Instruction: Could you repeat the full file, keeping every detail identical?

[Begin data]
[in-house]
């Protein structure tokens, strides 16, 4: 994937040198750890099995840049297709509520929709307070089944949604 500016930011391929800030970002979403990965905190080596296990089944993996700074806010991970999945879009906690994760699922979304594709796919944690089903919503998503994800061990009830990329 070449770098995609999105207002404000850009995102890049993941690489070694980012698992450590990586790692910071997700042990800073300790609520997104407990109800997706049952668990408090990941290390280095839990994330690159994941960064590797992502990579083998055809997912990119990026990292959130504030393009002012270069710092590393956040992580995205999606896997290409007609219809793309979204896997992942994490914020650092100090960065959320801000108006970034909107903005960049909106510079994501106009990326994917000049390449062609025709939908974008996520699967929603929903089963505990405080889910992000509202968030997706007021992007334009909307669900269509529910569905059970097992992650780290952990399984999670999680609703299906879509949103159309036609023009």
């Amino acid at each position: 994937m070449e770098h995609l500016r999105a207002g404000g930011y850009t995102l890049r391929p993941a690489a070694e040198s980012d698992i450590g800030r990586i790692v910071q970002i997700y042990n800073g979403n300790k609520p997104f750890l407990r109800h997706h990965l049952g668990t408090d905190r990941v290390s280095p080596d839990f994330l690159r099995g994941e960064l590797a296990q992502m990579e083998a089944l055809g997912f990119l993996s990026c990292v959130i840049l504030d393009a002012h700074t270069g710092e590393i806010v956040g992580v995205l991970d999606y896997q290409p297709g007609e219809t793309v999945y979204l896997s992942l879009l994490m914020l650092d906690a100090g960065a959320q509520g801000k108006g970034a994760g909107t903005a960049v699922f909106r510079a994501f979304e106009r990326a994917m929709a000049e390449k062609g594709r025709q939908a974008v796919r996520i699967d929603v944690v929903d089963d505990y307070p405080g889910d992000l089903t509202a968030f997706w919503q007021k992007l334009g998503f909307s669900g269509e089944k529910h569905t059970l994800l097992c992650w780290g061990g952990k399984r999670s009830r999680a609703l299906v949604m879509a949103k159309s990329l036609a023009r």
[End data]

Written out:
[in-house]
């Protein structure tokens, strides 16, 4: 994937040198750890099995840049297709509520929709307070089944949604 500016930011391929800030970002979403990965905190080596296990089944993996700074806010991970999945879009906690994760699922979304594709796919944690089903919503998503994800061990009830990329 070449770098995609999105207002404000850009995102890049993941690489070694980012698992450590990586790692910071997700042990800073300790609520997104407990109800997706049952668990408090990941290390280095839990994330690159994941960064590797992502990579083998055809997912990119990026990292959130504030393009002012270069710092590393956040992580995205999606896997290409007609219809793309979204896997992942994490914020650092100090960065959320801000108006970034909107903005960049909106510079994501106009990326994917000049390449062609025709939908974008996520699967929603929903089963505990405080889910992000509202968030997706007021992007334009909307669900269509529910569905059970097992992650780290952990399984999670999680609703299906879509949103159309036609023009």
């Amino acid at each position: 994937m070449e770098h995609l500016r999105a207002g404000g930011y850009t995102l890049r391929p993941a690489a070694e040198s980012d698992i450590g800030r990586i790692v910071q970002i997700y042990n800073g979403n300790k609520p997104f750890l407990r109800h997706h990965l049952g668990t408090d905190r990941v290390s280095p080596d839990f994330l690159r099995g994941e960064l590797a296990q992502m990579e083998a089944l055809g997912f990119l993996s990026c990292v959130i840049l504030d393009a002012h700074t270069g710092e590393i806010v956040g992580v995205l991970d999606y896997q290409p297709g007609e219809t793309v999945y979204l896997s992942l879009l994490m914020l650092d906690a100090g960065a959320q509520g801000k108006g970034a994760g909107t903005a960049v699922f909106r510079a994501f979304e106009r990326a994917m929709a000049e390449k062609g594709r025709q939908a974008v796919r996520i699967d929603v944690v929903d089963d505990y307070p405080g889910d992000l089903t509202a968030f997706w919503q007021k992007l334009g998503f909307s669900g269509e089944k529910h569905t059970l994800l097992c992650w780290g061990g952990k399984r999670s009830r999680a609703l299906v949604m879509a949103k159309s990329l036609a023009r």